Yesterday in New York, the United Nations General Assembly heard from several heads of state including our own president. One story from yesterday’s UNGA that has not been receiving much attention is that of the UN Arms Trade Treaty. President Obama stated that Secretary of State John Kerry would sign the treaty which would then need to be ratified by a 2/3 vote in the Senate. As always with this new normal in Washington, ratification will be a highly contested battle.
What does the treaty do?
The treaty is aimed at diminishing the trade of weapons to belligerents and those who use weapons for illicit activity. In essence, the UN wants to cut down on the black market gun trade for easy access by terrorist groups. The treaty “[underlines] the need to prevent and eradicate the illicit trade in conventional arms and to prevent their diversion to the illicit market, or for unauthorized end use and end users, including in the commission of terrorist acts.” It goes on to “[reaffirm] the sovereign right of any State to regulate and control conventional arms exclusively within its territory, pursuant to its own legal or constitutional system.” Article I’s Object and Purpose is to “Establish the highest possible common international standards for regulating or improving the regulation of the international trade in conventional arms” and “prevent and eradicate the illicit trade in conventional arms,” for the purpose of “contributing to international and regional peace, reducing human suffering, and promoting transparency.”
The arms in which the treaty is aiming to regulate are battle tanks, armored combat vehicles, large-caliber artillery systems, combat aircraft, attack helicopters, warships, missiles and missile launchers, and small arms and light weapons.
What is the problem with ratification?
This treaty seems like a no-brainer right? A lot of votes in Congress seem to be no-brainers such as verifying the UN Resolution to end discrimination against those with disabilities which was modeled after the United States’ Americans With Disabilities Act and was voted down in Congress last December. The main roadblock facing this UN treaty is the NRA. Republicans are again concerned that the guns belonging to Americans are in jeopardy. Fox News blew up yesterday with news of this new treaty. On Fox’s Special Report with Bret Baier, Baier stated “This U.N. arms treaty is raising eyebrows in gun control. Gun rights advocates are fearing that it is really going to infringe on their Second Amendment rights.” Tucker Carlson then responded to Baier affirming that there are “legitimate concerns.”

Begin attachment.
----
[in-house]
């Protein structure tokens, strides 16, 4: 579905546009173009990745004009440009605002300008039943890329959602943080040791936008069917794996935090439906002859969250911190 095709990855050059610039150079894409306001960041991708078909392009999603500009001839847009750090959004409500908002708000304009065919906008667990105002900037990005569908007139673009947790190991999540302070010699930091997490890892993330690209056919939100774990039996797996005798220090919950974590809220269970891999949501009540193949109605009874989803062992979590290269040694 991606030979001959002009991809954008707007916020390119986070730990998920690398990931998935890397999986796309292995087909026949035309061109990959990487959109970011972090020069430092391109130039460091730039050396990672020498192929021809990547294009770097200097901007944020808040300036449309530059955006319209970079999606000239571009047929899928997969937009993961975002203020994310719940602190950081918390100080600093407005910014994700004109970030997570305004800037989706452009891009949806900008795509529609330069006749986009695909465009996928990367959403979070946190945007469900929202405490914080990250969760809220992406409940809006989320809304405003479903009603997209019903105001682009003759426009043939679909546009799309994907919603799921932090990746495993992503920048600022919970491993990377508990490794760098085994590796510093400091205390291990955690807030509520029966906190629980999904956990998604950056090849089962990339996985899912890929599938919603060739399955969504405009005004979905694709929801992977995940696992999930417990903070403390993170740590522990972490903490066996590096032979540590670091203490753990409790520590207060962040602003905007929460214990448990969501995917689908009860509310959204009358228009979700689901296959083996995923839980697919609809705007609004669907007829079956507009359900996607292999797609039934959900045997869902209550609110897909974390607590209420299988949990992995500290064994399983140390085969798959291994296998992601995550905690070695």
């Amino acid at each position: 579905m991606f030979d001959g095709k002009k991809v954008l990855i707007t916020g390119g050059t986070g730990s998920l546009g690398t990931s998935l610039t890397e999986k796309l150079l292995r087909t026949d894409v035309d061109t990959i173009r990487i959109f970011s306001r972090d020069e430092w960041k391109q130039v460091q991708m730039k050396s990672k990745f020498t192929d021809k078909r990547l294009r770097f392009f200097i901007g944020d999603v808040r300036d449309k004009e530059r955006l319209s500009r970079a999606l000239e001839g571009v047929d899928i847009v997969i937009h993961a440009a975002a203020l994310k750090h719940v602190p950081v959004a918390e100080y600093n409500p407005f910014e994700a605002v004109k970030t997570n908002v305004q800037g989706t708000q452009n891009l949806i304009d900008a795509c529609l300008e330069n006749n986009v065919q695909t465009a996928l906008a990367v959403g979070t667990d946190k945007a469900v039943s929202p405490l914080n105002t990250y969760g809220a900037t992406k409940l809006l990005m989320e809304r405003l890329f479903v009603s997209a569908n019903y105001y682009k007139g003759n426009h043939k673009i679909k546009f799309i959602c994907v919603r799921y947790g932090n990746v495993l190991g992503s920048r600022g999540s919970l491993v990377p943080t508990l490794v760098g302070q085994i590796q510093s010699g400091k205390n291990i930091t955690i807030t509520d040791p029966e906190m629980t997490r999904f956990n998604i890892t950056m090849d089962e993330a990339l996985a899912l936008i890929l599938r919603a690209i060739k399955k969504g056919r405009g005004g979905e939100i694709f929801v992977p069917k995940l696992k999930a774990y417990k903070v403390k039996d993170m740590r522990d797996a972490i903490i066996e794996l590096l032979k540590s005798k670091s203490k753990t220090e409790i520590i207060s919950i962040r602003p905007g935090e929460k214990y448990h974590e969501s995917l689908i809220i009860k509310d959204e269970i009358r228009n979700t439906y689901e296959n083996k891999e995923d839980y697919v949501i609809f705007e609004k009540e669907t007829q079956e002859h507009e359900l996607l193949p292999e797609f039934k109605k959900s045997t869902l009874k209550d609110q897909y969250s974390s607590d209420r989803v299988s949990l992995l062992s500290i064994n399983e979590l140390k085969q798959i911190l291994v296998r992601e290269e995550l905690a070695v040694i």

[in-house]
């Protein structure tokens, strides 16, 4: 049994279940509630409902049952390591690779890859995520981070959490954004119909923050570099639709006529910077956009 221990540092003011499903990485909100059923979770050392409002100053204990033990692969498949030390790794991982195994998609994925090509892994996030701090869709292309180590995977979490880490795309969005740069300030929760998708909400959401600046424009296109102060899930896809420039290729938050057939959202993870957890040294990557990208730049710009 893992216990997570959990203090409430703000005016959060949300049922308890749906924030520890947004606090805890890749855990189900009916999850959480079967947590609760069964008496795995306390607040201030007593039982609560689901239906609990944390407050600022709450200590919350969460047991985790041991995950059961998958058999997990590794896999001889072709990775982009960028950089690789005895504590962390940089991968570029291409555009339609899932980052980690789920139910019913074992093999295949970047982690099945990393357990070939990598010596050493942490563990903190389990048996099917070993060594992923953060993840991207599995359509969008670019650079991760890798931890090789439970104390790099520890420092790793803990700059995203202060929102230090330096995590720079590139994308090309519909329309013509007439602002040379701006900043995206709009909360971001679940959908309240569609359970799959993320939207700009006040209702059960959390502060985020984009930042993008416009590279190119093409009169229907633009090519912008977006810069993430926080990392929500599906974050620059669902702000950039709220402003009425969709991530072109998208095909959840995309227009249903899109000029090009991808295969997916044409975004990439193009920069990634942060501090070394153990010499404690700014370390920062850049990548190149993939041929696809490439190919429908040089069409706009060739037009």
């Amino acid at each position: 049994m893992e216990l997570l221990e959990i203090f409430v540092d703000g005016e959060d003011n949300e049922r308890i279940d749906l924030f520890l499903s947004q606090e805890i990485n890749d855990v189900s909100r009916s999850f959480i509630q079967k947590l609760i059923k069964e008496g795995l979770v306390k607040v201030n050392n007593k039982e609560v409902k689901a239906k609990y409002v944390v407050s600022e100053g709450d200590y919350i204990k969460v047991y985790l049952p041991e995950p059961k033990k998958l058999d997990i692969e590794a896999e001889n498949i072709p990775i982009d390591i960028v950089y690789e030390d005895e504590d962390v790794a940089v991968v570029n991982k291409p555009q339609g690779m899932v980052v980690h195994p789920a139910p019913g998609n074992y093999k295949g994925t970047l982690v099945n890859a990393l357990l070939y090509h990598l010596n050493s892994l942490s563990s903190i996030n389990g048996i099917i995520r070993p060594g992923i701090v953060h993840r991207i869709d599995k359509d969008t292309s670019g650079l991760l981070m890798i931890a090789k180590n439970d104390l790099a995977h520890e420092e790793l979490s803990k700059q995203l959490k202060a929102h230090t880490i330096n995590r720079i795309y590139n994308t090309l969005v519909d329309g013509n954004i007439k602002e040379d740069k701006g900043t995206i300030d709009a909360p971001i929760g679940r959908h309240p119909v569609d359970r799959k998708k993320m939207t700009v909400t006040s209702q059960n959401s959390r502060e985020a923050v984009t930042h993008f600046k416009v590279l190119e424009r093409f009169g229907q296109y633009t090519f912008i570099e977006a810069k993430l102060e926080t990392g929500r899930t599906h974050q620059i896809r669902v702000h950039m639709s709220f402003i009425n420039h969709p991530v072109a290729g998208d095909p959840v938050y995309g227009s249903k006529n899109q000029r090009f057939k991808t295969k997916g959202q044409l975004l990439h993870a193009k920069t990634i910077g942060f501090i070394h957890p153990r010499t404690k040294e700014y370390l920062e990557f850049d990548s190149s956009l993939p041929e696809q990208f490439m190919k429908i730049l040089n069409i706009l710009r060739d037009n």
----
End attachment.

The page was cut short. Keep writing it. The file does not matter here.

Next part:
Many conservative members of Congress such as Senator Jim Inhofe (R-OK) have already expressed their disdain for the treaty maintaining it would be dead on arrival questioning why President Obama is wasting his time with it knowing it does not have the votes.
The most important line refuting their argument is located in the treaty’s preamble holding that States have a sovereign right to regulate their own arms. Nowhere in the text of the treaty does it reference taking weapons away from nations who already have them. It speaks to export and import of weapons. The treaty strictly deals with international arms trades and American citizens would be virtually unaffected by the regulation of tanks, missile launchers, and warships (which to my knowledge is not guaranteed by the Second Amendment.)
The Influence of the NRA
In the global scope of the War on Terror and even given what just happened at the mall in Kenya, wouldn’t limiting arms for illicit use internationally be a good thing? The NRA has exemplified and personified scare tactics masterfully. They have now become an international lobby against any type of arms restriction. They have shifted from a sportsman enthusiast's club to a major ammunitions and firearms manufacturing interest with several contracts and stakes in the gun industry.
Gun control has become such a huge issue in this country that it is affecting our global image now. The NRA has a strangle hold over politicians who fear recall for speaking out against them. The NRA is maintaining that the problem isn’t too many guns, its either poor mental health programs (which is a major contributing factor and most certainly needs to be addressed) or not enough “good guys” with guns as the NRA’s Wayne LaPierre stated so eloquently on this week’s Meet the Press with David Gregory while discussing the Navy Yard shooting. The many problems with the gun industry that we have in this country are now trickling down into foreign policy. The real question which needs to be answered is how much more politically influential will the NRA be allowed to get?